Several American allies were upset by Speaker Pelosi’s visit because they were not consulted prior to her arrival in Taiwan. The visit represented a direct challenge to China’s sovereignty over Taiwan. Many Asian nations have implicitly supported the Chinese government in part because they do not want to upset China, which is both a major trading and military power throughout the region. Taiwan alone has over a $300 billion trading relationship with China, eclipsing aggregate trade between the United States and Taiwan. 

Why it is complicated
China and the U.S. are too interrelated to incentivize the other to engage in any kind of sustained military escalatory behavior. The Chinese government owns trillions of dollars of U.S. government securities, effectively acting as one of the world’s largest creditors to the United States government. Worldwide supply chains, transportation routes running near and through the Taiwan Straits supplying key goods to the United States and elsewhere will be severely restricted if hot war were to commence, causing further price hikes, hardships and uncertainties placed upon millions of people who need ready access to food, clothing, raw goods, and oil.  

Furthermore, the U.S. does not have the wherewithal or the capability to engage in a massive amphibious landing now to support a major war with China on Taiwan’s mainland. Taiwan has 23 million citizens, spends about $17 billion on its military, and if we were to get into a hot war with China it would be disastrous at the onset and could also lead to nuclear war. China could immediately establish a naval blockade of key Taiwan ports, create no fly zones, and take other measures to completely cut off Taiwan. American security umbrella commitments throughout the rest of the world would also be further strained, enabling countries like Russia to take advantage of an overstretched American military force structure.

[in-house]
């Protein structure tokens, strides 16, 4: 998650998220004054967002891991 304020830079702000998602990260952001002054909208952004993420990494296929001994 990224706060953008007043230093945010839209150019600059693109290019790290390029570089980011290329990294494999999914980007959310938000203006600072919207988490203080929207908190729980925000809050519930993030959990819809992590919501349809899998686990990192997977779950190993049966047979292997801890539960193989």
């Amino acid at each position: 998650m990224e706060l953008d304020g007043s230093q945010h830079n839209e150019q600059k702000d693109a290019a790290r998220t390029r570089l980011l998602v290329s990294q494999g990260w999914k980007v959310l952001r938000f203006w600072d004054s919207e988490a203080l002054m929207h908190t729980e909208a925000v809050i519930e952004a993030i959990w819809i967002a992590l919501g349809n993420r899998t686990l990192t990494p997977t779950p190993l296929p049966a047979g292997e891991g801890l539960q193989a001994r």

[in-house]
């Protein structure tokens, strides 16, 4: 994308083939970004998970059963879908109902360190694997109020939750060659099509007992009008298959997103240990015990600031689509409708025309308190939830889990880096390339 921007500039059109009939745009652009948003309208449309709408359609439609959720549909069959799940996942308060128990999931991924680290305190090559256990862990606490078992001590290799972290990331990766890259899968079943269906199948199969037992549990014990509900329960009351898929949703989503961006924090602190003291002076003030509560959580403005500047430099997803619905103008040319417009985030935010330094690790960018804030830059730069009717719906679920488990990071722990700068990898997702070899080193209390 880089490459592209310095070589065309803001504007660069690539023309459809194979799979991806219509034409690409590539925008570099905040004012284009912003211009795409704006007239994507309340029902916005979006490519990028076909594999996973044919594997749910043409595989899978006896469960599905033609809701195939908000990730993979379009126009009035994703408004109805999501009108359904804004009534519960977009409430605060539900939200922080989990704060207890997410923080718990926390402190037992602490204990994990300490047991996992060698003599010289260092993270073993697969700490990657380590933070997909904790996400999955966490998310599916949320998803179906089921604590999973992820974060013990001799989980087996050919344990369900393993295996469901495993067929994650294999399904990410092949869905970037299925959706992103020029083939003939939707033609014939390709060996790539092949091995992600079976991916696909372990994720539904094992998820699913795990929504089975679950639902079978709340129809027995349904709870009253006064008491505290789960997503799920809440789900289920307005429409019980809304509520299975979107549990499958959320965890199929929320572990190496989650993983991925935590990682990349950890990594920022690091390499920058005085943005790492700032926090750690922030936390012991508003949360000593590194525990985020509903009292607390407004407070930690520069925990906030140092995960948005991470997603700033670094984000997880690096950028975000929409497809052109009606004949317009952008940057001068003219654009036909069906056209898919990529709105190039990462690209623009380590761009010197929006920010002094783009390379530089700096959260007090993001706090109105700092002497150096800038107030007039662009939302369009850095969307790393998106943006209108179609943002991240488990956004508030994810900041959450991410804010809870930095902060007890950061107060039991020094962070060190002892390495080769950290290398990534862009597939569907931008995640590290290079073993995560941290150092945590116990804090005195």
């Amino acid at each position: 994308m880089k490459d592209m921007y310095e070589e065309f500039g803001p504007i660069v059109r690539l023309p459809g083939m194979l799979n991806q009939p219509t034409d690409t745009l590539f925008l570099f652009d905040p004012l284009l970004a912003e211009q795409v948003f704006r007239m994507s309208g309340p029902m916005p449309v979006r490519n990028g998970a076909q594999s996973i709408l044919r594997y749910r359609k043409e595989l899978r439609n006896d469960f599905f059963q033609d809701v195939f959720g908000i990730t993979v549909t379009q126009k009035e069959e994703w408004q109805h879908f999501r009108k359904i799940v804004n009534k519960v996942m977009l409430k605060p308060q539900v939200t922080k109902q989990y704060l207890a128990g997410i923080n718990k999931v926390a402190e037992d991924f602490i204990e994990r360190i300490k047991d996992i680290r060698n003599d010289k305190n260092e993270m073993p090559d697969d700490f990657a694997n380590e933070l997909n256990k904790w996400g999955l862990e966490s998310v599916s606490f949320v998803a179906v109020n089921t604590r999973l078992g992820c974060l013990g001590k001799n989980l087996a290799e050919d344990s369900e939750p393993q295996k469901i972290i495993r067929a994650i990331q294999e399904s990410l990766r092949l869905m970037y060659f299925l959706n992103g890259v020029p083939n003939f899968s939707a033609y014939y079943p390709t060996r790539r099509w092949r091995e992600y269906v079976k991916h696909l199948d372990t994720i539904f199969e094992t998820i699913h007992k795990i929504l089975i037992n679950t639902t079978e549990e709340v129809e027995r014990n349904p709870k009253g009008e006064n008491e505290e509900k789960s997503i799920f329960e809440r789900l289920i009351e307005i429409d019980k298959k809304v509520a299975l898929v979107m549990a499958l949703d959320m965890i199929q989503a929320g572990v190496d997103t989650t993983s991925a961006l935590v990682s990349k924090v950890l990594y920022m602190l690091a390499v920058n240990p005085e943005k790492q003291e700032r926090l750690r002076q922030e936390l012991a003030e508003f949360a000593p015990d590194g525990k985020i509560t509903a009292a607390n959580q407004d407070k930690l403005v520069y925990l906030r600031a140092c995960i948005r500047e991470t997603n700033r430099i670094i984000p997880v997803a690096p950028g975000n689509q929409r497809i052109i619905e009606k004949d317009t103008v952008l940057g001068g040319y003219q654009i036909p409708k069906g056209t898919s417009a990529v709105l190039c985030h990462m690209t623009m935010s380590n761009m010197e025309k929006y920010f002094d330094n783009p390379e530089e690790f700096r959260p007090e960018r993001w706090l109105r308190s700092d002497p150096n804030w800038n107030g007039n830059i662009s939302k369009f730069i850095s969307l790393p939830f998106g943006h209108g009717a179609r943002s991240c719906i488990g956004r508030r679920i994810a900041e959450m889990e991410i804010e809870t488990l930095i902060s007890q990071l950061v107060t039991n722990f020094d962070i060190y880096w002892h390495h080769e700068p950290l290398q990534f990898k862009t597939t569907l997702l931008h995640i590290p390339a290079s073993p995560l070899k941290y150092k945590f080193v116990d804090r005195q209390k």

Chamorros once again caught in the middle of a foreign affairs firestorm
What this means for our Mariana Islands chain is that both the U.S. and Chinese will continue to train and prepare for war, which will require greater and greater use by the Pentagon of our ancient Pacific Island chain home.

Contradictions also abound and are illuminated from Pelosi’s visit to Taiwan. She met with the legislature and the president of Taiwan and visited the Human Rights Museum. Yet when she stopped over in Guam, Ms. Pelosi did not address the human political rights violations sponsored by the U.S. government when it comes to Chamorro self-determination. These omissions are glaring and need to be reworked by the American government before folks like Speaker Pelosi demand that democratic principles in the region trump Chinese-style authoritarianism in Taiwan. 

Rick Arriola Perez | Author
Rick Arriola Perez is a U.S. military veteran who has worked for the U.S. Department of Defense, the Bank of Hawaii, and the government of Guam. He holds several degrees including ones from UCLA and the U.S. Naval War College in Newport, R.I. Rick is passionate about national security and foreign affairs in the Pacific Asia region and runs a blogsite called Guam Affairs at For more information, contact Perez at